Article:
The ever-insightful philosopher Peter Smith has a number of interesting things to say about abortion, but I found one of those things particularly striking — partly because I don’t recall ever having thought of it before, and partly because, in retrospect, I don’t see how I could have failed to think of it.
Namely: The argument is made that zygotes/embryoes/fetuses, even at a very early stage, have the full moral status of human beings. Yet if that were true, surely we’d want to divert a substantial portion of the medical research budget away from relatively minor scourges like, say, cancer, to the spontaneous abortions that take the lives of something like 30% of these full-fledged humans. In a typical year, there are about 8 million cancer deaths worldwide; the number of early-stage spontaneous abortions must be at least twice that.
In Smith’s words:
very few of us are worried by the fact that a very high proportion of conceptions quite spontaneously abort. We don’t campaign for medical research to reduce that rate (nor do opponents of abortion campaign for all women to take drugs to suppress natural early abortion). Compare: we do think it is a matter for moral concern that there are high levels of infant mortality in some countries, and campaign and give money to help reduce that rate.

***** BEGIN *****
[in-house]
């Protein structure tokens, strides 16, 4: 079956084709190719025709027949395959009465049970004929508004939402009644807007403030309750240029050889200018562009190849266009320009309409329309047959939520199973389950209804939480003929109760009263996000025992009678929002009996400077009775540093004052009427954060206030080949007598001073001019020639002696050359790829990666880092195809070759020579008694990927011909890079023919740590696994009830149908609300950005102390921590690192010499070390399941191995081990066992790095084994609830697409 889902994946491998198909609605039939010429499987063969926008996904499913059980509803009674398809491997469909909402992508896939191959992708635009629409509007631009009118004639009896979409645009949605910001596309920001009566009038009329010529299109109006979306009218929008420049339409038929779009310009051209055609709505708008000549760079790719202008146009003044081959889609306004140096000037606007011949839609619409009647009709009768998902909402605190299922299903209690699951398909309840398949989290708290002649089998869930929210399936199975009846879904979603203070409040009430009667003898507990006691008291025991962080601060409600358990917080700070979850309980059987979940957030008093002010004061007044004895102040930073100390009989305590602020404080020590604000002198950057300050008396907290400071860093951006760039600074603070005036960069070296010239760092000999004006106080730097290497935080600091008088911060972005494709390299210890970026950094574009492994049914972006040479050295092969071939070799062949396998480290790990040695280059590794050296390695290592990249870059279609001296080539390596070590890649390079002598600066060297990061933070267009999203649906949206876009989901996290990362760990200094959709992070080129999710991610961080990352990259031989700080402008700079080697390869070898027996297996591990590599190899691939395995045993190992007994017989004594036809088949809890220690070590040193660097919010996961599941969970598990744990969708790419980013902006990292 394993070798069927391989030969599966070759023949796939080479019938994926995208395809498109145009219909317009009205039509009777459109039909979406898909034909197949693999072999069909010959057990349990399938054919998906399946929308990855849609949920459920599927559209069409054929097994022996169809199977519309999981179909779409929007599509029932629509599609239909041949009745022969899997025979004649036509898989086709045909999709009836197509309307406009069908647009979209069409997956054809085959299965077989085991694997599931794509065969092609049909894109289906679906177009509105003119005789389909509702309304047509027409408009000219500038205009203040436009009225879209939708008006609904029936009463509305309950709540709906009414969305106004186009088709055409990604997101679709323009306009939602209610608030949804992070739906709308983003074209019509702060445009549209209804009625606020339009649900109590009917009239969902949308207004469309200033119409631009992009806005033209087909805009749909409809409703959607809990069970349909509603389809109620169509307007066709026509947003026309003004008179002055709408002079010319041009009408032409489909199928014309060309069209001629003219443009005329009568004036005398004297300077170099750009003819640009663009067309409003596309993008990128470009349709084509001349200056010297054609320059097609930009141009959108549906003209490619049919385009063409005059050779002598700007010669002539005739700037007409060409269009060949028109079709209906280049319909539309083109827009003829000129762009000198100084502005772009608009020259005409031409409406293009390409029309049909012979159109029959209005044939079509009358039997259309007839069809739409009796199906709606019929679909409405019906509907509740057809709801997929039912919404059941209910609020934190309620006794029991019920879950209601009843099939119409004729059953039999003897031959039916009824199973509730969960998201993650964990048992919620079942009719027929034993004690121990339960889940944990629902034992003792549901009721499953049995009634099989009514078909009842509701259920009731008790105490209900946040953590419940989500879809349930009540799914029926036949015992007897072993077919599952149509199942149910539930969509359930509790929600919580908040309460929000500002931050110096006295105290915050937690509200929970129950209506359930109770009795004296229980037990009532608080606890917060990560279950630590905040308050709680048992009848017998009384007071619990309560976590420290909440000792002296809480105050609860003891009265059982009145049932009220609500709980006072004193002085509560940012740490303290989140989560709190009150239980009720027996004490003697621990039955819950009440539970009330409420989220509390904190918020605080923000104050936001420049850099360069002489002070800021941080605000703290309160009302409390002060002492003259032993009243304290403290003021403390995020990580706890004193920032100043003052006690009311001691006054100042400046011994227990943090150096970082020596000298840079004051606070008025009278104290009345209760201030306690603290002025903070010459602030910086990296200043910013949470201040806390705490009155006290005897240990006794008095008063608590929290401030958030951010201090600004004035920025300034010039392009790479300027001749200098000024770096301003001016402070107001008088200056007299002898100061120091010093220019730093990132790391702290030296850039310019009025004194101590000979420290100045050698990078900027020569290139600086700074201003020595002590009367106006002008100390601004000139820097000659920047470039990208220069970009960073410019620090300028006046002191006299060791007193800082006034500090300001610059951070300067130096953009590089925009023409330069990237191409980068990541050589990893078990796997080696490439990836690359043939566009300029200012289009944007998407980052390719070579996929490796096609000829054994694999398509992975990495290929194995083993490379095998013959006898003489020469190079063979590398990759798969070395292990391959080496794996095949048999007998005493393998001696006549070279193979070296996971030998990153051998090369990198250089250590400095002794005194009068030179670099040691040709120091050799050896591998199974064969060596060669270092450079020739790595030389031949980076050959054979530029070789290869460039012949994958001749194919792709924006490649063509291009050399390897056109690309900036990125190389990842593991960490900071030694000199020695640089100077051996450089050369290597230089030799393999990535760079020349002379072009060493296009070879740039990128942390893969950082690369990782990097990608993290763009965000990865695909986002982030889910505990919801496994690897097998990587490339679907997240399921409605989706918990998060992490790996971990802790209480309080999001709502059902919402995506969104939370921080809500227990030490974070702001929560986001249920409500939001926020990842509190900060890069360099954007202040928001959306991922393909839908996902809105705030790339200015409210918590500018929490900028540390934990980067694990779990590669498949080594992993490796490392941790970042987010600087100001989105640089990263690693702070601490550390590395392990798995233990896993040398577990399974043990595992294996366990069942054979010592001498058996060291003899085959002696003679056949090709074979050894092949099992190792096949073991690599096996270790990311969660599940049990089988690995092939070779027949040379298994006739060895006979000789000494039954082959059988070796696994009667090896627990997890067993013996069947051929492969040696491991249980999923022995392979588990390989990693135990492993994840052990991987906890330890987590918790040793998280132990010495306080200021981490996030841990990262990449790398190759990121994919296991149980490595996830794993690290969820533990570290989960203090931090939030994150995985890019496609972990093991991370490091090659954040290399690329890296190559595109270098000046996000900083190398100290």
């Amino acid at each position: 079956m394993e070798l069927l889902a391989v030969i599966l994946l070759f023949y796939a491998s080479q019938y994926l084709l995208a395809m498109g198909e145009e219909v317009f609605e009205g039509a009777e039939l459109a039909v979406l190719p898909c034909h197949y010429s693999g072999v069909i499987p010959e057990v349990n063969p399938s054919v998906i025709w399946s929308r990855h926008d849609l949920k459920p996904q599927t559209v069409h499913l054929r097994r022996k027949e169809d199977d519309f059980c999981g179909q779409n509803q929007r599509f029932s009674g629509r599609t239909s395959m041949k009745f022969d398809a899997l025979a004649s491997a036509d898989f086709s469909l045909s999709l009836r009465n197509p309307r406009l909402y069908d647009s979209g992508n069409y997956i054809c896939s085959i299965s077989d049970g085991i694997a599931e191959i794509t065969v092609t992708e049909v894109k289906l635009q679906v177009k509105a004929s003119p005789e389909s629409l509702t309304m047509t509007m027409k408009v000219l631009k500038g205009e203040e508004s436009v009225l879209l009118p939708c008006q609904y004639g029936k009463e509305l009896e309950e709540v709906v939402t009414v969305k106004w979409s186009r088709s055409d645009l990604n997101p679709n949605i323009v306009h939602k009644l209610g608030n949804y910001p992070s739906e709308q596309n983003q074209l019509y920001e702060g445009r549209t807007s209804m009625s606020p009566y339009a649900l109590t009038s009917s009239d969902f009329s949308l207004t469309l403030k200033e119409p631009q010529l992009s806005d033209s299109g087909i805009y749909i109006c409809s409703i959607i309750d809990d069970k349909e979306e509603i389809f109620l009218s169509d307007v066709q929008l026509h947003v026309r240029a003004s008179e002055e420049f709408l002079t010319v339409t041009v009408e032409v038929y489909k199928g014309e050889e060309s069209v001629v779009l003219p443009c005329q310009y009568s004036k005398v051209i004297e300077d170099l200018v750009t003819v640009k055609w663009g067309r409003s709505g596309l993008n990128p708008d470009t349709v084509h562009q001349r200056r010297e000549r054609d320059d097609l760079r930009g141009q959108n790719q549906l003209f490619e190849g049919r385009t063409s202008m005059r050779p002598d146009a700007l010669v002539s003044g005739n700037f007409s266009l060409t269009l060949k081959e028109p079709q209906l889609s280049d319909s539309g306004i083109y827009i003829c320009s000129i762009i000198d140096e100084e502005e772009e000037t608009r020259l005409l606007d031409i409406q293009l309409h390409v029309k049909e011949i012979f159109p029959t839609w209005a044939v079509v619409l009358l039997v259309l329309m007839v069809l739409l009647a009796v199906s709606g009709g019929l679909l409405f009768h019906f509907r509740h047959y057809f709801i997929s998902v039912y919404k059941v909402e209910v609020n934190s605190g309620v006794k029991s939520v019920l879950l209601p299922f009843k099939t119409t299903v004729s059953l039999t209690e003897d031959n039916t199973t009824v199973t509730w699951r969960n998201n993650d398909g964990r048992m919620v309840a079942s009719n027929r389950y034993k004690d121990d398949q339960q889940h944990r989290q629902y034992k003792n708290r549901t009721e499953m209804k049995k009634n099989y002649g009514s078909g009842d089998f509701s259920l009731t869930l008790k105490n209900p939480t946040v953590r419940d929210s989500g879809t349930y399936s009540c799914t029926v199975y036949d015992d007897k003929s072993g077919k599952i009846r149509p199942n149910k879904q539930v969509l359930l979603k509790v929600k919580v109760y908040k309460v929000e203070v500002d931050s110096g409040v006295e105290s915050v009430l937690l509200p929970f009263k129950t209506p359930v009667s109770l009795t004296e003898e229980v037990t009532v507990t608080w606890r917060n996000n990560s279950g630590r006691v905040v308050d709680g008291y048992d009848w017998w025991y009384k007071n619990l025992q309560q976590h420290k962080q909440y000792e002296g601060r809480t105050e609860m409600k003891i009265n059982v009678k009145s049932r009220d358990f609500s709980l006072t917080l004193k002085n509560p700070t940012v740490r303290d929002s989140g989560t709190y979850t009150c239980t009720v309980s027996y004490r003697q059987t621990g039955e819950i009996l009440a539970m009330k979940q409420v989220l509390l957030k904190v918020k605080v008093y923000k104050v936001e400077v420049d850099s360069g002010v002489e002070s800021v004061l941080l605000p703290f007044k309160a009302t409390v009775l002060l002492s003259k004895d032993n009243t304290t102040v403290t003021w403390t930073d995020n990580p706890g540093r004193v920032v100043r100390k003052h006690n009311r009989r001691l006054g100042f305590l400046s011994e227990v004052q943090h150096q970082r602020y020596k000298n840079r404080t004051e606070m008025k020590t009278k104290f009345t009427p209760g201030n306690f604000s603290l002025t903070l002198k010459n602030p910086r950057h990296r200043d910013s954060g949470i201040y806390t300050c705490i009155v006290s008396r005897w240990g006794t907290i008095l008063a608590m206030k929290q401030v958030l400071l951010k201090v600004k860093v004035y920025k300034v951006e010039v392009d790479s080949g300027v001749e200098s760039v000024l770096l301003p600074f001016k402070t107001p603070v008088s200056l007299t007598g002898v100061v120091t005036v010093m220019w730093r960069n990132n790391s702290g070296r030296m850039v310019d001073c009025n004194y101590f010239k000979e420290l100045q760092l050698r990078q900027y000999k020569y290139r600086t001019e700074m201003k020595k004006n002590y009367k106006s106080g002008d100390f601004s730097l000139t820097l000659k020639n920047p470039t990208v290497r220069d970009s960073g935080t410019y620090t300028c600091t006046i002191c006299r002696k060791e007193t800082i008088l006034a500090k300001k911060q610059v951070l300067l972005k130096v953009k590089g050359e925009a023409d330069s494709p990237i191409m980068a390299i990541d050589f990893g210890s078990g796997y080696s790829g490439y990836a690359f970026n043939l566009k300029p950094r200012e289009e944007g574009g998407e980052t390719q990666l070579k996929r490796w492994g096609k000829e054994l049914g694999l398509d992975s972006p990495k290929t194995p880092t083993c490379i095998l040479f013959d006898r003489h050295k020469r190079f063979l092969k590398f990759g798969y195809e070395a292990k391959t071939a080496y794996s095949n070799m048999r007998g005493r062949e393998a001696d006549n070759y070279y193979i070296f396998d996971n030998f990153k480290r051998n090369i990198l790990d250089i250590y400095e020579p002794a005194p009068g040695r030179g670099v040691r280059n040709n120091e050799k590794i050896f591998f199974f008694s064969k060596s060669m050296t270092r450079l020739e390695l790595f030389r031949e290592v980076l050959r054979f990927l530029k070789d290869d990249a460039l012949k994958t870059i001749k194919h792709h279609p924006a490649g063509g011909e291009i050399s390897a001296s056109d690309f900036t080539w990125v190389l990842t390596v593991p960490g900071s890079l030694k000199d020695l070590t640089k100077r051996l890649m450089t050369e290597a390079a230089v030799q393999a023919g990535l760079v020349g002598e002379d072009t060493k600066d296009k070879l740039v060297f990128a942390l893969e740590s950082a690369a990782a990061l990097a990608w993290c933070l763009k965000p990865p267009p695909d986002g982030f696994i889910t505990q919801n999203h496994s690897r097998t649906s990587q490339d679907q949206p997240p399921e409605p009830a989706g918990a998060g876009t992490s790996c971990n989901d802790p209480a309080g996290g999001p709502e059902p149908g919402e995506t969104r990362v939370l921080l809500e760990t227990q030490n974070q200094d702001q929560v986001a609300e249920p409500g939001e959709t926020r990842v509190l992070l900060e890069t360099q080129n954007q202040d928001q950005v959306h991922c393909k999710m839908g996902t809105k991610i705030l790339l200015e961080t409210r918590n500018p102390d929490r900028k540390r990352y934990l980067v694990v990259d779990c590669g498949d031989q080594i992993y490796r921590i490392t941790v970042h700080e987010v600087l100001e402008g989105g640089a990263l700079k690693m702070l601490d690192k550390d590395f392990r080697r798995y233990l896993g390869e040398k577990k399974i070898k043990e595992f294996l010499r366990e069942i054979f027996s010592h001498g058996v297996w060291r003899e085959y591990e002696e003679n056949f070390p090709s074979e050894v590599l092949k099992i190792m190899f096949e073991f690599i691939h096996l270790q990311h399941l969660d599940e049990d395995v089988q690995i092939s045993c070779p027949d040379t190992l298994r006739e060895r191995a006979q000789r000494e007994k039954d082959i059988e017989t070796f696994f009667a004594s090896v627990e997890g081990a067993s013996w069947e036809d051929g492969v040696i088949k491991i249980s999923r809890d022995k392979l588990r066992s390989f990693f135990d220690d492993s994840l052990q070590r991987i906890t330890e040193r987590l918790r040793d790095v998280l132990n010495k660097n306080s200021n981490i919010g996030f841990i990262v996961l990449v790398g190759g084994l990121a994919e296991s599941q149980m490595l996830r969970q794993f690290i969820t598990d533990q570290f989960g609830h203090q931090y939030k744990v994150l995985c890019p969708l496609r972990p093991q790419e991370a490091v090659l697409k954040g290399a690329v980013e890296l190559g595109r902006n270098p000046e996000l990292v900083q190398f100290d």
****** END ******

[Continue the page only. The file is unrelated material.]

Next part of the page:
Smith is struck by the fact that this attitude is very widespread; I am more struck by the fact that it seems to be very widespread even among those who characterize themselves as pro-life.
Nothing here proves the pro-lifers wrong; maybe instead it means that the whole world has its medical research priorities upside down. But then what are we to make of the fact that even ardent pro-lifers seem, for the most part, to acquiesce in those priorities?
I’m sure that with enough contortions, one could reconcile a near-indifference to the problem of spontaneous early abortion with a sense of moral outrage against intentional abortion. But even then, I suspect one might be forced to abandon one’s insistence that a three-day-old zygote has the same moral status as, say, a ten-year-old child.
Edited to add: Some commenters have tried to address the question “Why would you care more about induced abortion than spontaneous abortion?”; their answers tend to reference a distinction between natural versus intentional acts. But that’s not the interesting question. The interesting question is “Why would you care more about cancer than spontaneous abortion?” Cancer and spontaneous abortion are, after all, equally natural.